Temperament and Handling of Chinchillas
Chinchillas vary distinctly in temperament, and this should be taken into consideration before they are purchased, selected for breeding stock, or handled. Chinchilla temperament is largely inherent. Although patience and handling can improve the temperament of a inherently mean or high strung chinchilla, it won't change the basic behavior the chinchilla was born with. Breeding ill tempered chinchillas generally produces similar tempered offspring. You get what you start with to a large degree. Temperament is more apparent in mature chinchillas, and somewhat less easily assessed in kits. If you see a lot of standing up and chirping, mouth open wide, or spraying by the females, this is a sign you are not off to a good start. An exception to these generalizations might exist in certain instances. For example, if a naturally nice tempered chinchilla is mistreated or stressed, that animal may revert back to a nice temperament with proper treatment, patience, and time. Last, when chinchillas are stressed or moved long distances, it may take days, weeks, or even months for the new owner to gain the animal's trust, and for its true temperament to emerge. It would be unfair to judge the temperament of a new arrival too soon. If temperament is essential to the buyer, he or she should travel to visit the breeder, and see the animal before it is moved in order to judge the temperament more accurately. Additionally, this will give the buyer a chance to assess the environment in which the chinchilla has been raised.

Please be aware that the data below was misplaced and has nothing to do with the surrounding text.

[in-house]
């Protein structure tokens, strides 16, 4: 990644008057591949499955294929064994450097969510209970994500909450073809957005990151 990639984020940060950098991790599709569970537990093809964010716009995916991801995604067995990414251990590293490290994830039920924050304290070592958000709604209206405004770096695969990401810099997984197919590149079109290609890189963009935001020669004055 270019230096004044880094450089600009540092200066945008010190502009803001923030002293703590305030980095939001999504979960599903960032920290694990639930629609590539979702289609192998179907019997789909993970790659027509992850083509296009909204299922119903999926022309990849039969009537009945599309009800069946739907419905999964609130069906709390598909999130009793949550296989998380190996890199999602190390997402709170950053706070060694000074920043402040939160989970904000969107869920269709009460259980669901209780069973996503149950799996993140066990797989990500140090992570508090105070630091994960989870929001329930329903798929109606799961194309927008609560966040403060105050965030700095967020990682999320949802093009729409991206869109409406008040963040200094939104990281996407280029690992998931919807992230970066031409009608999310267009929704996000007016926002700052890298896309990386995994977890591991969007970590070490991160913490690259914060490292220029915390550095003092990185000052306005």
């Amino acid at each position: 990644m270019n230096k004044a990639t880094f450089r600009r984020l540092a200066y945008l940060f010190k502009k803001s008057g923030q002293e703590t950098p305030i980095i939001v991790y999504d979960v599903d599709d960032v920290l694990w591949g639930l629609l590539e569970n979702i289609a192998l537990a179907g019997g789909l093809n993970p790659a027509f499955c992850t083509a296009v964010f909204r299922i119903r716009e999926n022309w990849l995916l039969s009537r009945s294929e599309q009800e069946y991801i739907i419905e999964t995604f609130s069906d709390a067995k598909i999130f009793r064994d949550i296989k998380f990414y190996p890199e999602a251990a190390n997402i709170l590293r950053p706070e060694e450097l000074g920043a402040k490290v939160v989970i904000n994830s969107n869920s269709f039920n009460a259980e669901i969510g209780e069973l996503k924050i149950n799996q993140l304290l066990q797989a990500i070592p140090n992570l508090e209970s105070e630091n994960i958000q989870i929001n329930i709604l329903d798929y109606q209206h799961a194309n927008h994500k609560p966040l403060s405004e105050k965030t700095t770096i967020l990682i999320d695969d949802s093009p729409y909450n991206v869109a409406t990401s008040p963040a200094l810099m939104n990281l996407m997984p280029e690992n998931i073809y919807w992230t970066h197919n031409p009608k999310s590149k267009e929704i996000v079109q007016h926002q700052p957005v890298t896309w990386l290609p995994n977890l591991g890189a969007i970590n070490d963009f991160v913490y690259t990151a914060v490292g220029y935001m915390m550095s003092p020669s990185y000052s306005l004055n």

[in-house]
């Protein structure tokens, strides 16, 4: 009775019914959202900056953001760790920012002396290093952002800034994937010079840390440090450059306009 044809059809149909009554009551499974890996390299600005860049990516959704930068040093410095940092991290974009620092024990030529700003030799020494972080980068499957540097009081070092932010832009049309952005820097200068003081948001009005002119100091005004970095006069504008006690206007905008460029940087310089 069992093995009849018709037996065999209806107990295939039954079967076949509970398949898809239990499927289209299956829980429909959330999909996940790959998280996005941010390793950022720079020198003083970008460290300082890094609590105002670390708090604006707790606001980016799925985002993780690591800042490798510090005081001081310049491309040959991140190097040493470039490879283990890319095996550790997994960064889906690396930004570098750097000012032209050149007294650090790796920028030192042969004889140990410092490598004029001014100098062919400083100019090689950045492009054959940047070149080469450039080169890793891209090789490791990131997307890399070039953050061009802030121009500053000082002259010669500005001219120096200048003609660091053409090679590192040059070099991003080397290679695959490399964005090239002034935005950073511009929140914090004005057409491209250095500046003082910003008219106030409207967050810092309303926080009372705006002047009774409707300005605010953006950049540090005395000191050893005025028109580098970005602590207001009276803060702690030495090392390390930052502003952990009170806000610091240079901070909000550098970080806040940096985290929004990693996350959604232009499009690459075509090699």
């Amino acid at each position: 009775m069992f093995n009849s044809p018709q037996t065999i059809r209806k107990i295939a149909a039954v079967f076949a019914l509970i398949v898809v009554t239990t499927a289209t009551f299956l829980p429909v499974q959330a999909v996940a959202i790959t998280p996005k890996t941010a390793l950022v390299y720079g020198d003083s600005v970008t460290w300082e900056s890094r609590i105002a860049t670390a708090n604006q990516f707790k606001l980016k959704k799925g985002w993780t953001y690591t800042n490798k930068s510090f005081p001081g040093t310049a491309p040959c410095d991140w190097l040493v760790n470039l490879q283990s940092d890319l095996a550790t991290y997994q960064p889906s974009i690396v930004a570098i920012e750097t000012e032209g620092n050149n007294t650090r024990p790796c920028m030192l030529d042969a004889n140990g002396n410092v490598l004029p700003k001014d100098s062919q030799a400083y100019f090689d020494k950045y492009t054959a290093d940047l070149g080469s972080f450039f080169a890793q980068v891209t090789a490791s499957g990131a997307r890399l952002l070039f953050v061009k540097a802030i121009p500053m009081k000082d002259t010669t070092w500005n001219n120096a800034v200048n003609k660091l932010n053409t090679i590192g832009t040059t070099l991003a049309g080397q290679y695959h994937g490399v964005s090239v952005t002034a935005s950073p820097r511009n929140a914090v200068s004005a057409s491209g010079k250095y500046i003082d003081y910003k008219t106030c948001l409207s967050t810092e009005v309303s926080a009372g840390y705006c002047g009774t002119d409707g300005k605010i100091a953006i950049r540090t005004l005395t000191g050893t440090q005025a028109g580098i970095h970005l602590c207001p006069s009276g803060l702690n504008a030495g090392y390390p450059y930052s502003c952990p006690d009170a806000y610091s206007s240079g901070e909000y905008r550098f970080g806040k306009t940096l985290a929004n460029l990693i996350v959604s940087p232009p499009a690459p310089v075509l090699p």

In regards to handling, chinchillas are not 'lap animals' like dogs or cats. Only a small percentage of chinchillas will go out of their way to interact with humans. Most are cautious or indifferent, and a few truly do not like humans. Chinchillas require patience and situational awareness from their handlers. Chinchillas are highly reactive to infrasound, sudden movements and sudden noises. When being held, some chinchillas will sit quietly if their back legs are supported by one hand, and their front feet supported by the other hand, with their front feet held higher than the back. Chinchillas tend to be more comfortable facing away from the handler, but with their backs held up against the person. It is safe to hold a chinchilla temporarily by the base (not the middle or tip) of the tail. Be careful not to grasp the body fur where the tail connects to the body or you may have a handful of fur and a damaged coat. This is because chinchillas can slip or lose their body fur when they are scared, being part of their natural defense mechanism. Chinchillas might also bite if hurt or extremely frightened. Be careful not to squeeze them too tightly because their ribs are very easily broken. Young children should be supervised closely when allowed to handle a chinchilla. Chinchillas do not do well when the handler is loud or excited. For this reason, chinchillas are often better handled by observant adults, or very mature and patient children. It is also common to have fingers bitten when people stick their fingers through the cage wire and the chinchilla mistakes this for an offering of food. Patience and awareness can make handling a chinchilla a positive experience for all involved.